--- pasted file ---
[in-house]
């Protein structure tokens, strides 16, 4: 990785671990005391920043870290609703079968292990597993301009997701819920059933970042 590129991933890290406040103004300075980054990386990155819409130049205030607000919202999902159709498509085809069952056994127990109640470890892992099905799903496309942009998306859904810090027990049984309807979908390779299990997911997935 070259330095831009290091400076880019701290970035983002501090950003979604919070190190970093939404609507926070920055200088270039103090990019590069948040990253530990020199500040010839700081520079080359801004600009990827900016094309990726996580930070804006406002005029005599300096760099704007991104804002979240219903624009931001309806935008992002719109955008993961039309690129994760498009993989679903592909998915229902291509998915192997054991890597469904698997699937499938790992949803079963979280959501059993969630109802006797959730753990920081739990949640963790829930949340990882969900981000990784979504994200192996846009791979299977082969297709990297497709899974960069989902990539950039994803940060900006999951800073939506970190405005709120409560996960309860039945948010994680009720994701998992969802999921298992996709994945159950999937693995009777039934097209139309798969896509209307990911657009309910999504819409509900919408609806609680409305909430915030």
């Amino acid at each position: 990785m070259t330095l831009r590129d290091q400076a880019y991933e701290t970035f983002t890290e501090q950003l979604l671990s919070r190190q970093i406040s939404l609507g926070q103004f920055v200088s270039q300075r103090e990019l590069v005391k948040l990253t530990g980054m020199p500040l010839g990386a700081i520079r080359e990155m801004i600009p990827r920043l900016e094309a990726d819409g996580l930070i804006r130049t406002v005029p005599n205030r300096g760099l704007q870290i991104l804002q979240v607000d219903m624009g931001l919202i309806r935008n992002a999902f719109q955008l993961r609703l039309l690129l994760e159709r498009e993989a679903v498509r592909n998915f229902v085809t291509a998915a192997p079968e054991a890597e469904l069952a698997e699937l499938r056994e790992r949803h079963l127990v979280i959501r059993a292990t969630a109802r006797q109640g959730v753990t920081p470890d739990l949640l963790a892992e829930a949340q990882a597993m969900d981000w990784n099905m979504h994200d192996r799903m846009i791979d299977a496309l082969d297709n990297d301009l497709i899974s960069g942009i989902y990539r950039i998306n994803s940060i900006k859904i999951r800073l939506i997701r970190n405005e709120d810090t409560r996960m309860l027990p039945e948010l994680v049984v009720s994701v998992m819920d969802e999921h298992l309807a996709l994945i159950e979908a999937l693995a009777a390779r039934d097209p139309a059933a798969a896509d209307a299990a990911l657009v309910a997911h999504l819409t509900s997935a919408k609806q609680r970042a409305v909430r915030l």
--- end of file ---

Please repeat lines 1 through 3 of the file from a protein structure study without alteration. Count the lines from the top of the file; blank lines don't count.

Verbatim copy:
[in-house]
């Protein structure tokens, strides 16, 4: 990785671990005391920043870290609703079968292990597993301009997701819920059933970042 590129991933890290406040103004300075980054990386990155819409130049205030607000919202999902159709498509085809069952056994127990109640470890892992099905799903496309942009998306859904810090027990049984309807979908390779299990997911997935 070259330095831009290091400076880019701290970035983002501090950003979604919070190190970093939404609507926070920055200088270039103090990019590069948040990253530990020199500040010839700081520079080359801004600009990827900016094309990726996580930070804006406002005029005599300096760099704007991104804002979240219903624009931001309806935008992002719109955008993961039309690129994760498009993989679903592909998915229902291509998915192997054991890597469904698997699937499938790992949803079963979280959501059993969630109802006797959730753990920081739990949640963790829930949340990882969900981000990784979504994200192996846009791979299977082969297709990297497709899974960069989902990539950039994803940060900006999951800073939506970190405005709120409560996960309860039945948010994680009720994701998992969802999921298992996709994945159950999937693995009777039934097209139309798969896509209307990911657009309910999504819409509900919408609806609680409305909430915030």
């Amino acid at each position: 990785m070259t330095l831009r590129d290091q400076a880019y991933e701290t970035f983002t890290e501090q950003l979604l671990s919070r190190q970093i406040s939404l609507g926070q103004f920055v200088s270039q300075r103090e990019l590069v005391k948040l990253t530990g980054m020199p500040l010839g990386a700081i520079r080359e990155m801004i600009p990827r920043l900016e094309a990726d819409g996580l930070i804006r130049t406002v005029p005599n205030r300096g760099l704007q870290i991104l804002q979240v607000d219903m624009g931001l919202i309806r935008n992002a999902f719109q955008l993961r609703l039309l690129l994760e159709r498009e993989a679903v498509r592909n998915f229902v085809t291509a998915a192997p079968e054991a890597e469904l069952a698997e699937l499938r056994e790992r949803h079963l127990v979280i959501r059993a292990t969630a109802r006797q109640g959730v753990t920081p470890d739990l949640l963790a892992e829930a949340q990882a597993m969900d981000w990784n099905m979504h994200d192996r799903m846009i791979d299977a496309l082969d297709n990297d301009l497709i899974s960069g942009i989902y990539r950039i998306n994803s940060i900006k859904i999951r800073l939506i997701r970190n405005e709120d810090t409560r996960m309860l027990p039945e948010l994680v049984v009720s994701v998992m819920d969802e999921h298992l309807a996709l994945i159950e979908a999937l693995a009777a390779r039934d097209p139309a059933a798969a896509d209307a299990a990911l657009v309910a997911h999504l819409t509900s997935a919408k609806q609680r970042a409305v909430r915030l």